(Optional.  Our SAC has reports from each of our groups.  This invites participation and a sense of belonging and being needed which is a good meeting practice.  We have Principal, SAC Chair, Teachers/Staff, PTA, Student (we are a high school so students are required to be members), and District Reports.  A treasurer's report could be added here and sub-committee reports.
8. Open Agenda
This is always a good idea and fills the requirement of law for public input at all SAC meetings (Gov't in the Sunshine Laws). You want participation - and it allows people to address problems on the spur of the moment. If it is important we may table it for the next meeting and if it would require a vote, this would have to take place after written notice anyway. It is at this time we discuss future agenda items. This is an excellent time to discuss items for the next SAC meetings because you won't violate sunshine laws.  Any discussion by 2 members on an item that may come for a vote by SAC must have public notice, be open to the public and be in a public place and have minutes!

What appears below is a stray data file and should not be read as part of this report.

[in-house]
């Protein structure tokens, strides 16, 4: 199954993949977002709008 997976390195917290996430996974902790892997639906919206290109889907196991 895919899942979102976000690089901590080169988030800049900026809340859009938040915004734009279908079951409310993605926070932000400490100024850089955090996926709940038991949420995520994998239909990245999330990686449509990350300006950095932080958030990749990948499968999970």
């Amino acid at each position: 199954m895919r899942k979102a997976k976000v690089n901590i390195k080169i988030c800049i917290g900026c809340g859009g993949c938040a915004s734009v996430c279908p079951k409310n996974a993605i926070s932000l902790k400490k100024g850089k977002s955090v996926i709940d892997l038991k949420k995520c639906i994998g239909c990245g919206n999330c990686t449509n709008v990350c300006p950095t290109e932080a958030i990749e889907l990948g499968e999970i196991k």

9 Next Meeting Confirmation / Adjournment
Under this item I list the all the remaining SAC meeting dates.  This serves as a good meeting reminder and helps people schedule the remaining meetings.  It may seem redundant but I believe it is a good meeting attendance practice for keeping and retaining your members.
10. Chairman Notes
Again this is my procedure and not required.  I add this so that parents/community are informed of future school calendar dates.  My goal is to provide helpful information to our members and guests.  I could just verbally add this information, but then they would have to write it down.  This way I have provided something for them - I believe the added effort will be perceived as welcoming, helpful and positive.
  As SAC chair I try to be as informative as possible with all my communications. During the meeting we allow for the public to participate anytime. I have been at meetings where participation is stifled because they will only allow participation after a vote is made and seconded. There are some issues that never have a vote so why not have participation?  If it is a contentious SAC and school - then they should have rules of participation that are explained at the beginning of the meeting and any SAC that has this kind of problem should ask the district for training on consensus, working together etc...